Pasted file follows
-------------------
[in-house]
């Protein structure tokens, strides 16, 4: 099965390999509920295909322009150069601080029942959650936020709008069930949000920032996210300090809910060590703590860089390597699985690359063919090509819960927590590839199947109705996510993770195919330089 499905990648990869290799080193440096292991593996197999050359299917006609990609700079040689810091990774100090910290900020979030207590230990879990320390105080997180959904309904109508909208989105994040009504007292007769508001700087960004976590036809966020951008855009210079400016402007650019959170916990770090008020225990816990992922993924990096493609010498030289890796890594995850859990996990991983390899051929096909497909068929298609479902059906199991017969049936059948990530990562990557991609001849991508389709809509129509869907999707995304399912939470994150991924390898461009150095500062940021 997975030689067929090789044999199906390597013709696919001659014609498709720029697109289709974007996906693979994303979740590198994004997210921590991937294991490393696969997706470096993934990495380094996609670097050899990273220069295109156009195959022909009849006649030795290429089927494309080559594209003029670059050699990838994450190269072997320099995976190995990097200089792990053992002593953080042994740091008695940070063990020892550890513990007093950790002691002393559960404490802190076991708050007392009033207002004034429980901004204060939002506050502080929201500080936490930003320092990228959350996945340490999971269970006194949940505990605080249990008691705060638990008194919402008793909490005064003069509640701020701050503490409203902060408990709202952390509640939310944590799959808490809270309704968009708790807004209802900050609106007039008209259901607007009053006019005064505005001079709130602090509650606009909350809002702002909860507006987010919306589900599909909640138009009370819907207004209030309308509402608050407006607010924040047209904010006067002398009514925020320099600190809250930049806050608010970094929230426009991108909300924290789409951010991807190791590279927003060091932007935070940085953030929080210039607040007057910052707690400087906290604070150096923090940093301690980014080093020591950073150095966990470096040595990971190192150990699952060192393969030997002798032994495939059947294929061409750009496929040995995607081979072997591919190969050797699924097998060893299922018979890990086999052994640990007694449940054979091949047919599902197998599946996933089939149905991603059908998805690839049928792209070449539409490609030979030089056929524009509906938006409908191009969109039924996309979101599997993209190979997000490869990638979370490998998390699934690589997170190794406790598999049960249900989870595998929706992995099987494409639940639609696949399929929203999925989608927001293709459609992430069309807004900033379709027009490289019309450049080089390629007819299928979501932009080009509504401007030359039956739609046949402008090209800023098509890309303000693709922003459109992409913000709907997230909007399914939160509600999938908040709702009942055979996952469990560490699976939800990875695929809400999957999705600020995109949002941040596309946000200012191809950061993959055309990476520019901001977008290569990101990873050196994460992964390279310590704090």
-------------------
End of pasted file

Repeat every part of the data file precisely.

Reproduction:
[in-house]
């Protein structure tokens, strides 16, 4: 099965390999509920295909322009150069601080029942959650936020709008069930949000920032996210300090809910060590703590860089390597699985690359063919090509819960927590590839199947109705996510993770195919330089 499905990648990869290799080193440096292991593996197999050359299917006609990609700079040689810091990774100090910290900020979030207590230990879990320390105080997180959904309904109508909208989105994040009504007292007769508001700087960004976590036809966020951008855009210079400016402007650019959170916990770090008020225990816990992922993924990096493609010498030289890796890594995850859990996990991983390899051929096909497909068929298609479902059906199991017969049936059948990530990562990557991609001849991508389709809509129509869907999707995304399912939470994150991924390898461009150095500062940021 997975030689067929090789044999199906390597013709696919001659014609498709720029697109289709974007996906693979994303979740590198994004997210921590991937294991490393696969997706470096993934990495380094996609670097050899990273220069295109156009195959022909009849006649030795290429089927494309080559594209003029670059050699990838994450190269072997320099995976190995990097200089792990053992002593953080042994740091008695940070063990020892550890513990007093950790002691002393559960404490802190076991708050007392009033207002004034429980901004204060939002506050502080929201500080936490930003320092990228959350996945340490999971269970006194949940505990605080249990008691705060638990008194919402008793909490005064003069509640701020701050503490409203902060408990709202952390509640939310944590799959808490809270309704968009708790807004209802900050609106007039008209259901607007009053006019005064505005001079709130602090509650606009909350809002702002909860507006987010919306589900599909909640138009009370819907207004209030309308509402608050407006607010924040047209904010006067002398009514925020320099600190809250930049806050608010970094929230426009991108909300924290789409951010991807190791590279927003060091932007935070940085953030929080210039607040007057910052707690400087906290604070150096923090940093301690980014080093020591950073150095966990470096040595990971190192150990699952060192393969030997002798032994495939059947294929061409750009496929040995995607081979072997591919190969050797699924097998060893299922018979890990086999052994640990007694449940054979091949047919599902197998599946996933089939149905991603059908998805690839049928792209070449539409490609030979030089056929524009509906938006409908191009969109039924996309979101599997993209190979997000490869990638979370490998998390699934690589997170190794406790598999049960249900989870595998929706992995099987494409639940639609696949399929929203999925989608927001293709459609992430069309807004900033379709027009490289019309450049080089390629007819299928979501932009080009509504401007030359039956739609046949402008090209800023098509890309303000693709922003459109992409913000709907997230909007399914939160509600999938908040709702009942055979996952469990560490699976939800990875695929809400999957999705600020995109949002941040596309946000200012191809950061993959055309990476520019901001977008290569990101990873050196994460992964390279310590704090």